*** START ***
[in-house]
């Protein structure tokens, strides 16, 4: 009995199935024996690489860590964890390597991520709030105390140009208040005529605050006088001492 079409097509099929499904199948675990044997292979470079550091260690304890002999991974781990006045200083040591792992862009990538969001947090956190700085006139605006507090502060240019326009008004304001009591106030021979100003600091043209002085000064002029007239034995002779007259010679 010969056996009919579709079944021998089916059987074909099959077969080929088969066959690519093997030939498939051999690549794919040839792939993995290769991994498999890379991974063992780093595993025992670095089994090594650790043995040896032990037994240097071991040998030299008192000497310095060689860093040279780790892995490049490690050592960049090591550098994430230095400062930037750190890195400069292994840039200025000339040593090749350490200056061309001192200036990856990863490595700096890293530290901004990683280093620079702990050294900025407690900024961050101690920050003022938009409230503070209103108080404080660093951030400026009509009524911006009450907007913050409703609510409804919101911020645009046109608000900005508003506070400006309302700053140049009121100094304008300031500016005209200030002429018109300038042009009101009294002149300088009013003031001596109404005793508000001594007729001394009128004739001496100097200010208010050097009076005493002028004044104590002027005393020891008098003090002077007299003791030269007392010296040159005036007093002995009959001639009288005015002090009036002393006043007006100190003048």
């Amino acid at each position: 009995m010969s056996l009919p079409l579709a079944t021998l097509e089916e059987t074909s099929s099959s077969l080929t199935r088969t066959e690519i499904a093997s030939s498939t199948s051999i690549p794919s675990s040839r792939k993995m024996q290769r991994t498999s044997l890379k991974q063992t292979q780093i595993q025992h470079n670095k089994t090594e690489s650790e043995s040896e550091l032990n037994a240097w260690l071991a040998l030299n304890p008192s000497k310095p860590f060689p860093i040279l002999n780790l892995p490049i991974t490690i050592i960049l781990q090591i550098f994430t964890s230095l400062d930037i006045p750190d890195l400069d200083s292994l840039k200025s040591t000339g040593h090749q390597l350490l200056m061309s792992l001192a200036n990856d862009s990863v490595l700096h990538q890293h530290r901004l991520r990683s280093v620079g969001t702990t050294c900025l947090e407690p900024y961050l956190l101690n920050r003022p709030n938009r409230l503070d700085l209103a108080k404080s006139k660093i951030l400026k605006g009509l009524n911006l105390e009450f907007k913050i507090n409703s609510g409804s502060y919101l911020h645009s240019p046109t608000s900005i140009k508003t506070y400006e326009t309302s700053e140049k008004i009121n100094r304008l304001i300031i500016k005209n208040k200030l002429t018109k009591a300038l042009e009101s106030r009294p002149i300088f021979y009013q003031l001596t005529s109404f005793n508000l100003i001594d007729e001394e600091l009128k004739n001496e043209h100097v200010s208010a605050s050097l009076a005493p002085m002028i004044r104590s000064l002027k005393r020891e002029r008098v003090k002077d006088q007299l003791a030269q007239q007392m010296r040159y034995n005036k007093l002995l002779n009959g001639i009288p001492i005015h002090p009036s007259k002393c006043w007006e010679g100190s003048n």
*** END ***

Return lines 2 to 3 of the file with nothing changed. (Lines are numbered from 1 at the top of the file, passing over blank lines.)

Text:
């Protein structure tokens, strides 16, 4: 009995199935024996690489860590964890390597991520709030105390140009208040005529605050006088001492 079409097509099929499904199948675990044997292979470079550091260690304890002999991974781990006045200083040591792992862009990538969001947090956190700085006139605006507090502060240019326009008004304001009591106030021979100003600091043209002085000064002029007239034995002779007259010679 010969056996009919579709079944021998089916059987074909099959077969080929088969066959690519093997030939498939051999690549794919040839792939993995290769991994498999890379991974063992780093595993025992670095089994090594650790043995040896032990037994240097071991040998030299008192000497310095060689860093040279780790892995490049490690050592960049090591550098994430230095400062930037750190890195400069292994840039200025000339040593090749350490200056061309001192200036990856990863490595700096890293530290901004990683280093620079702990050294900025407690900024961050101690920050003022938009409230503070209103108080404080660093951030400026009509009524911006009450907007913050409703609510409804919101911020645009046109608000900005508003506070400006309302700053140049009121100094304008300031500016005209200030002429018109300038042009009101009294002149300088009013003031001596109404005793508000001594007729001394009128004739001496100097200010208010050097009076005493002028004044104590002027005393020891008098003090002077007299003791030269007392010296040159005036007093002995009959001639009288005015002090009036002393006043007006100190003048």
């Amino acid at each position: 009995m010969s056996l009919p079409l579709a079944t021998l097509e089916e059987t074909s099929s099959s077969l080929t199935r088969t066959e690519i499904a093997s030939s498939t199948s051999i690549p794919s675990s040839r792939k993995m024996q290769r991994t498999s044997l890379k991974q063992t292979q780093i595993q025992h470079n670095k089994t090594e690489s650790e043995s040896e550091l032990n037994a240097w260690l071991a040998l030299n304890p008192s000497k310095p860590f060689p860093i040279l002999n780790l892995p490049i991974t490690i050592i960049l781990q090591i550098f994430t964890s230095l400062d930037i006045p750190d890195l400069d200083s292994l840039k200025s040591t000339g040593h090749q390597l350490l200056m061309s792992l001192a200036n990856d862009s990863v490595l700096h990538q890293h530290r901004l991520r990683s280093v620079g969001t702990t050294c900025l947090e407690p900024y961050l956190l101690n920050r003022p709030n938009r409230l503070d700085l209103a108080k404080s006139k660093i951030l400026k605006g009509l009524n911006l105390e009450f907007k913050i507090n409703s609510g409804s502060y919101l911020h645009s240019p046109t608000s900005i140009k508003t506070y400006e326009t309302s700053e140049k008004i009121n100094r304008l304001i300031i500016k005209n208040k200030l002429t018109k009591a300038l042009e009101s106030r009294p002149i300088f021979y009013q003031l001596t005529s109404f005793n508000l100003i001594d007729e001394e600091l009128k004739n001496e043209h100097v200010s208010a605050s050097l009076a005493p002085m002028i004044r104590s000064l002027k005393r020891e002029r008098v003090k002077d006088q007299l003791a030269q007239q007392m010296r040159y034995n005036k007093l002995l002779n009959g001639i009288p001492i005015h002090p009036s007259k002393c006043w007006e010679g100190s003048n």